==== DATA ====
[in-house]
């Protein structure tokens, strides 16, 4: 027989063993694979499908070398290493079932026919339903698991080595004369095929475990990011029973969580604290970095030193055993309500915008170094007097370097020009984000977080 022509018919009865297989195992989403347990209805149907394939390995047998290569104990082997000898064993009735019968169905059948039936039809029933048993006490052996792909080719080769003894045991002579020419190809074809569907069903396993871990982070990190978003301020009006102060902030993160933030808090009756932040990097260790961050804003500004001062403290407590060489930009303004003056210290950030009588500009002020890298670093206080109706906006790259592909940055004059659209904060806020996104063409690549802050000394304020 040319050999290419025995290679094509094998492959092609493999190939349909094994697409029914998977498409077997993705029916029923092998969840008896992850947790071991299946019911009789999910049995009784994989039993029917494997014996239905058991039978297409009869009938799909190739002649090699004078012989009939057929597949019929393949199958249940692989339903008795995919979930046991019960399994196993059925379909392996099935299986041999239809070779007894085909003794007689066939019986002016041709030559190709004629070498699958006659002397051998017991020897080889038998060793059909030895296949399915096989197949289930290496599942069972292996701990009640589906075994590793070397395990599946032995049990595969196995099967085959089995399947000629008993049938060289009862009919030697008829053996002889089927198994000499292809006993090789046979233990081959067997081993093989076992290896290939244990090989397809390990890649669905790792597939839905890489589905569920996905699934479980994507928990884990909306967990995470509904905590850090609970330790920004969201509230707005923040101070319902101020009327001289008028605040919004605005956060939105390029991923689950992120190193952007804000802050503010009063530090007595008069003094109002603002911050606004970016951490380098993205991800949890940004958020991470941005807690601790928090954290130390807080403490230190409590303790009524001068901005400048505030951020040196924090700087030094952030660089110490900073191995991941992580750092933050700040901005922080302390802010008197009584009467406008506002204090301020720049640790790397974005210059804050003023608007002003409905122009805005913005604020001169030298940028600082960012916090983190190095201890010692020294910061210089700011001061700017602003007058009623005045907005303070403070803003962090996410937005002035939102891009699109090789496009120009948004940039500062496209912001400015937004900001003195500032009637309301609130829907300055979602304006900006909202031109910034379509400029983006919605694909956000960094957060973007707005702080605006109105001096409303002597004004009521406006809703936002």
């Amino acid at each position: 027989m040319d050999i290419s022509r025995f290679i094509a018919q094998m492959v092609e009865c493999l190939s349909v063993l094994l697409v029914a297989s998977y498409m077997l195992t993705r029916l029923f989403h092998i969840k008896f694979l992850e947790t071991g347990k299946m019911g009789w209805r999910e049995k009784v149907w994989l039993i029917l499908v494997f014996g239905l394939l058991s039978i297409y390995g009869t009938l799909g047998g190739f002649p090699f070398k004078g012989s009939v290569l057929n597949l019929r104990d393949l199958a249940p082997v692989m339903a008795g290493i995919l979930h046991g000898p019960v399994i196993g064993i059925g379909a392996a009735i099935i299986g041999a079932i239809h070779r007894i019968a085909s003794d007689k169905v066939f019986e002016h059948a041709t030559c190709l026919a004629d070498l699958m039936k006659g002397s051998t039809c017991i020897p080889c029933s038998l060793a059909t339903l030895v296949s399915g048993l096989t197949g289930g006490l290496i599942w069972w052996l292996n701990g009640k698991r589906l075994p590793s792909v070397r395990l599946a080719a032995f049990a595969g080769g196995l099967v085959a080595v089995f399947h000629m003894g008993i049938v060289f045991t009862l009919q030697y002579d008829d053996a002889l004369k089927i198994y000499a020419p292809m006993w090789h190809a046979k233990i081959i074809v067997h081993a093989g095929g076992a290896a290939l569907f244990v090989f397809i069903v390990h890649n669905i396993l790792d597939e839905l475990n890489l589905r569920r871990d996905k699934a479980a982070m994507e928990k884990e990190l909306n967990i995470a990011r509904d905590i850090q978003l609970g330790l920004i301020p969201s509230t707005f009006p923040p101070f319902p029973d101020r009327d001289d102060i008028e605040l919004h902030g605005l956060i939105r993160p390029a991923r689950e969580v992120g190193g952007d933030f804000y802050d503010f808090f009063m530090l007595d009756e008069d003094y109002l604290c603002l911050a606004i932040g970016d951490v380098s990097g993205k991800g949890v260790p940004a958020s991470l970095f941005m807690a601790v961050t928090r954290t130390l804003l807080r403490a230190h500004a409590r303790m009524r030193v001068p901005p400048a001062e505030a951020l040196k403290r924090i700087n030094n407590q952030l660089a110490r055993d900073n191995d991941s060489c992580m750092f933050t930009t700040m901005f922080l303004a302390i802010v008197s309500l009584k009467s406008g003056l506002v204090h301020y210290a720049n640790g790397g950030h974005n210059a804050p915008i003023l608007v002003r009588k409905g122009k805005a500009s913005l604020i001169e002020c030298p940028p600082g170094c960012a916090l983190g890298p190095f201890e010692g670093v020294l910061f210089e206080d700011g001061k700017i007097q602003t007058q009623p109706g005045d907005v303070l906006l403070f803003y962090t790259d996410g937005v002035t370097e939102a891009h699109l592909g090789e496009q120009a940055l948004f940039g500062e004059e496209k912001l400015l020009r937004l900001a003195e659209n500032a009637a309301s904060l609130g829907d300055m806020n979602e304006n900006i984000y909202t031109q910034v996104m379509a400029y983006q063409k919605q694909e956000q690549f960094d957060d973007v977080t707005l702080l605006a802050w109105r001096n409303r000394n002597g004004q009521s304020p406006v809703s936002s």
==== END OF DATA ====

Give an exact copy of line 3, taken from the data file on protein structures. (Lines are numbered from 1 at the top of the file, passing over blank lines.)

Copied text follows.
């Amino acid at each position: 027989m040319d050999i290419s022509r025995f290679i094509a018919q094998m492959v092609e009865c493999l190939s349909v063993l094994l697409v029914a297989s998977y498409m077997l195992t993705r029916l029923f989403h092998i969840k008896f694979l992850e947790t071991g347990k299946m019911g009789w209805r999910e049995k009784v149907w994989l039993i029917l499908v494997f014996g239905l394939l058991s039978i297409y390995g009869t009938l799909g047998g190739f002649p090699f070398k004078g012989s009939v290569l057929n597949l019929r104990d393949l199958a249940p082997v692989m339903a008795g290493i995919l979930h046991g000898p019960v399994i196993g064993i059925g379909a392996a009735i099935i299986g041999a079932i239809h070779r007894i019968a085909s003794d007689k169905v066939f019986e002016h059948a041709t030559c190709l026919a004629d070498l699958m039936k006659g002397s051998t039809c017991i020897p080889c029933s038998l060793a059909t339903l030895v296949s399915g048993l096989t197949g289930g006490l290496i599942w069972w052996l292996n701990g009640k698991r589906l075994p590793s792909v070397r395990l599946a080719a032995f049990a595969g080769g196995l099967v085959a080595v089995f399947h000629m003894g008993i049938v060289f045991t009862l009919q030697y002579d008829d053996a002889l004369k089927i198994y000499a020419p292809m006993w090789h190809a046979k233990i081959i074809v067997h081993a093989g095929g076992a290896a290939l569907f244990v090989f397809i069903v390990h890649n669905i396993l790792d597939e839905l475990n890489l589905r569920r871990d996905k699934a479980a982070m994507e928990k884990e990190l909306n967990i995470a990011r509904d905590i850090q978003l609970g330790l920004i301020p969201s509230t707005f009006p923040p101070f319902p029973d101020r009327d001289d102060i008028e605040l919004h902030g605005l956060i939105r993160p390029a991923r689950e969580v992120g190193g952007d933030f804000y802050d503010f808090f009063m530090l007595d009756e008069d003094y109002l604290c603002l911050a606004i932040g970016d951490v380098s990097g993205k991800g949890v260790p940004a958020s991470l970095f941005m807690a601790v961050t928090r954290t130390l804003l807080r403490a230190h500004a409590r303790m009524r030193v001068p901005p400048a001062e505030a951020l040196k403290r924090i700087n030094n407590q952030l660089a110490r055993d900073n191995d991941s060489c992580m750092f933050t930009t700040m901005f922080l303004a302390i802010v008197s309500l009584k009467s406008g003056l506002v204090h301020y210290a720049n640790g790397g950030h974005n210059a804050p915008i003023l608007v002003r009588k409905g122009k805005a500009s913005l604020i001169e002020c030298p940028p600082g170094c960012a916090l983190g890298p190095f201890e010692g670093v020294l910061f210089e206080d700011g001061k700017i007097q602003t007058q009623p109706g005045d907005v303070l906006l403070f803003y962090t790259d996410g937005v002035t370097e939102a891009h699109l592909g090789e496009q120009a940055l948004f940039g500062e004059e496209k912001l400015l020009r937004l900001a003195e659209n500032a009637a309301s904060l609130g829907d300055m806020n979602e304006n900006i984000y909202t031109q910034v996104m379509a400029y983006q063409k919605q694909e956000q690549f960094d957060d973007v977080t707005l702080l605006a802050w109105r001096n409303r000394n002597g004004q009521s304020p406006v809703s936002s």